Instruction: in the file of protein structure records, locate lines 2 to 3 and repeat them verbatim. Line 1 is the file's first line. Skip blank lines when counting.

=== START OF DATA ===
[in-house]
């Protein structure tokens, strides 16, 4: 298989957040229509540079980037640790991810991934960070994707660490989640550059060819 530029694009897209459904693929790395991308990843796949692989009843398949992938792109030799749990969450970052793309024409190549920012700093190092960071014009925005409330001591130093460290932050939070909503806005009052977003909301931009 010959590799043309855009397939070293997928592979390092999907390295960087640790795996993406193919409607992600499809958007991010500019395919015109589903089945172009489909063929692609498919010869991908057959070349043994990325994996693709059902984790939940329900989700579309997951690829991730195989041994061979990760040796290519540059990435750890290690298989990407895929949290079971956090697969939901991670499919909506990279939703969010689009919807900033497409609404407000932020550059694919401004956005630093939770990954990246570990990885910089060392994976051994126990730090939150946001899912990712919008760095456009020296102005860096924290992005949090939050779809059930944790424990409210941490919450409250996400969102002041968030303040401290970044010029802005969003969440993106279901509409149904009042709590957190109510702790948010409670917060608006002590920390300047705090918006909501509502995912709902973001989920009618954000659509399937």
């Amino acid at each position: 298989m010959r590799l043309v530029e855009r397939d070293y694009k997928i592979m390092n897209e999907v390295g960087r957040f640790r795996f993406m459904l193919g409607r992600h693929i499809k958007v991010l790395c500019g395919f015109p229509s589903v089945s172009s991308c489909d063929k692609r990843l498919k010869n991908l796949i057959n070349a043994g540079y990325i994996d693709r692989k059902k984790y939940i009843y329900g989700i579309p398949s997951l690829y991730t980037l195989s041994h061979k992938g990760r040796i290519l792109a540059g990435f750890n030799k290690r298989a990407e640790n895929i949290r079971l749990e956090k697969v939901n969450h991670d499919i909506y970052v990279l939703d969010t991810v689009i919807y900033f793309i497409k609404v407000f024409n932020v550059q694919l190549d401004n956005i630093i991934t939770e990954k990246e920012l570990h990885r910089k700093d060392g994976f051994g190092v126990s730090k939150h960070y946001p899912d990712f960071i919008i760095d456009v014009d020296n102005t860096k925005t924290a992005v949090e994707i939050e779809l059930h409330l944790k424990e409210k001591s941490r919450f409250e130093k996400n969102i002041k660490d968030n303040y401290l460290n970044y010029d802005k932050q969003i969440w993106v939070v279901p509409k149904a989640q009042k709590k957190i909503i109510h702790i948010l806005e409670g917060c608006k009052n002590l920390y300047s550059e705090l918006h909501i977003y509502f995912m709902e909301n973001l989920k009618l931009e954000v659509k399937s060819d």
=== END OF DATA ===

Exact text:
């Protein structure tokens, strides 16, 4: 298989957040229509540079980037640790991810991934960070994707660490989640550059060819 530029694009897209459904693929790395991308990843796949692989009843398949992938792109030799749990969450970052793309024409190549920012700093190092960071014009925005409330001591130093460290932050939070909503806005009052977003909301931009 010959590799043309855009397939070293997928592979390092999907390295960087640790795996993406193919409607992600499809958007991010500019395919015109589903089945172009489909063929692609498919010869991908057959070349043994990325994996693709059902984790939940329900989700579309997951690829991730195989041994061979990760040796290519540059990435750890290690298989990407895929949290079971956090697969939901991670499919909506990279939703969010689009919807900033497409609404407000932020550059694919401004956005630093939770990954990246570990990885910089060392994976051994126990730090939150946001899912990712919008760095456009020296102005860096924290992005949090939050779809059930944790424990409210941490919450409250996400969102002041968030303040401290970044010029802005969003969440993106279901509409149904009042709590957190109510702790948010409670917060608006002590920390300047705090918006909501509502995912709902973001989920009618954000659509399937």
């Amino acid at each position: 298989m010959r590799l043309v530029e855009r397939d070293y694009k997928i592979m390092n897209e999907v390295g960087r957040f640790r795996f993406m459904l193919g409607r992600h693929i499809k958007v991010l790395c500019g395919f015109p229509s589903v089945s172009s991308c489909d063929k692609r990843l498919k010869n991908l796949i057959n070349a043994g540079y990325i994996d693709r692989k059902k984790y939940i009843y329900g989700i579309p398949s997951l690829y991730t980037l195989s041994h061979k992938g990760r040796i290519l792109a540059g990435f750890n030799k290690r298989a990407e640790n895929i949290r079971l749990e956090k697969v939901n969450h991670d499919i909506y970052v990279l939703d969010t991810v689009i919807y900033f793309i497409k609404v407000f024409n932020v550059q694919l190549d401004n956005i630093i991934t939770e990954k990246e920012l570990h990885r910089k700093d060392g994976f051994g190092v126990s730090k939150h960070y946001p899912d990712f960071i919008i760095d456009v014009d020296n102005t860096k925005t924290a992005v949090e994707i939050e779809l059930h409330l944790k424990e409210k001591s941490r919450f409250e130093k996400n969102i002041k660490d968030n303040y401290l460290n970044y010029d802005k932050q969003i969440w993106v939070v279901p509409k149904a989640q009042k709590k957190i909503i109510h702790i948010l806005e409670g917060c608006k009052n002590l920390y300047s550059e705090l918006h909501i977003y509502f995912m709902e909301n973001l989920k009618l931009e954000v659509k399937s060819d």